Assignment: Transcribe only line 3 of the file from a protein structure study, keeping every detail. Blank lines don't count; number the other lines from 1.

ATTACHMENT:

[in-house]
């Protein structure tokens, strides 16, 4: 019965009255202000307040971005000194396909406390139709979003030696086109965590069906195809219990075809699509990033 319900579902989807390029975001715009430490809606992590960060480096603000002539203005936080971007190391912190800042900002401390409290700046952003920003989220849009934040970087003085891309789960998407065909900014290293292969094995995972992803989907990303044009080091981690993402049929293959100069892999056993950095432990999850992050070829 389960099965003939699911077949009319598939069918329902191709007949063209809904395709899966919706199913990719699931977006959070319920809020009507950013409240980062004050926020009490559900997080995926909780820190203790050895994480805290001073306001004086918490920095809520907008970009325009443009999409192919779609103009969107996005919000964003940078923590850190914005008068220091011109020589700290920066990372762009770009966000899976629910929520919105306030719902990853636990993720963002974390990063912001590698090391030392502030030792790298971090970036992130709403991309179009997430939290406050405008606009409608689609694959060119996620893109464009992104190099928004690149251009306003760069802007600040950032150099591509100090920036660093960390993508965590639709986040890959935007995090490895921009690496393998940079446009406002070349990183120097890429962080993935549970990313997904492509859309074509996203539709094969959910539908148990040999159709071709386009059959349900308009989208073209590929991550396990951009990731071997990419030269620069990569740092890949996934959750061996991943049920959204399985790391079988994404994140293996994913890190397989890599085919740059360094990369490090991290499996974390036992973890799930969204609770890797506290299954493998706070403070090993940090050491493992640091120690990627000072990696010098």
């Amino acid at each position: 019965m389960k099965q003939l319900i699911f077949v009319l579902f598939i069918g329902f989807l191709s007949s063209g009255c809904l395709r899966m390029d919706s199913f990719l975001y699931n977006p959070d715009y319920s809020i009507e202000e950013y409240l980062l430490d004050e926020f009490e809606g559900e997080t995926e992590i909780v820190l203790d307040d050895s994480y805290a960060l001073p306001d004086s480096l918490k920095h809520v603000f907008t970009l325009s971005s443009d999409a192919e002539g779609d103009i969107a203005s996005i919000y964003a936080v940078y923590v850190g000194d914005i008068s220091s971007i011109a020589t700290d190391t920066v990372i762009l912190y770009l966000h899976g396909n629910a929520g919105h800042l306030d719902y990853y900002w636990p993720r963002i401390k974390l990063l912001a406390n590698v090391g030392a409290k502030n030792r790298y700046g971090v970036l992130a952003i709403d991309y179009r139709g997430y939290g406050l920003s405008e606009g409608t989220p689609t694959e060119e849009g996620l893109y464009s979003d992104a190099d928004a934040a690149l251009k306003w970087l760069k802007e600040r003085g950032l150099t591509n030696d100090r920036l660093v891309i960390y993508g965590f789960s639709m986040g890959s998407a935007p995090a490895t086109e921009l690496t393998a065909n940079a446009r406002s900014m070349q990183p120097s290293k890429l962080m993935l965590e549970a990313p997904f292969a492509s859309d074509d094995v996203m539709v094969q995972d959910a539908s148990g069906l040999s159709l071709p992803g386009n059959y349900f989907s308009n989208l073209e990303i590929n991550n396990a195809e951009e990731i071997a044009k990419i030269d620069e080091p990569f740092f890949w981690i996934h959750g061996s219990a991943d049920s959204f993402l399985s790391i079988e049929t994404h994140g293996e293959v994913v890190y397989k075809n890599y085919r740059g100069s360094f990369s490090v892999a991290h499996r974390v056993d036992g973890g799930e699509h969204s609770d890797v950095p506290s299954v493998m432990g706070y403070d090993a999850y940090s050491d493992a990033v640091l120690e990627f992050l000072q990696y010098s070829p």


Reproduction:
């Amino acid at each position: 019965m389960k099965q003939l319900i699911f077949v009319l579902f598939i069918g329902f989807l191709s007949s063209g009255c809904l395709r899966m390029d919706s199913f990719l975001y699931n977006p959070d715009y319920s809020i009507e202000e950013y409240l980062l430490d004050e926020f009490e809606g559900e997080t995926e992590i909780v820190l203790d307040d050895s994480y805290a960060l001073p306001d004086s480096l918490k920095h809520v603000f907008t970009l325009s971005s443009d999409a192919e002539g779609d103009i969107a203005s996005i919000y964003a936080v940078y923590v850190g000194d914005i008068s220091s971007i011109a020589t700290d190391t920066v990372i762009l912190y770009l966000h899976g396909n629910a929520g919105h800042l306030d719902y990853y900002w636990p993720r963002i401390k974390l990063l912001a406390n590698v090391g030392a409290k502030n030792r790298y700046g971090v970036l992130a952003i709403d991309y179009r139709g997430y939290g406050l920003s405008e606009g409608t989220p689609t694959e060119e849009g996620l893109y464009s979003d992104a190099d928004a934040a690149l251009k306003w970087l760069k802007e600040r003085g950032l150099t591509n030696d100090r920036l660093v891309i960390y993508g965590f789960s639709m986040g890959s998407a935007p995090a490895t086109e921009l690496t393998a065909n940079a446009r406002s900014m070349q990183p120097s290293k890429l962080m993935l965590e549970a990313p997904f292969a492509s859309d074509d094995v996203m539709v094969q995972d959910a539908s148990g069906l040999s159709l071709p992803g386009n059959y349900f989907s308009n989208l073209e990303i590929n991550n396990a195809e951009e990731i071997a044009k990419i030269d620069e080091p990569f740092f890949w981690i996934h959750g061996s219990a991943d049920s959204f993402l399985s790391i079988e049929t994404h994140g293996e293959v994913v890190y397989k075809n890599y085919r740059g100069s360094f990369s490090v892999a991290h499996r974390v056993d036992g973890g799930e699509h969204s609770d890797v950095p506290s299954v493998m432990g706070y403070d090993a999850y940090s050491d493992a990033v640091l120690e990627f992050l000072q990696y010098s070829p």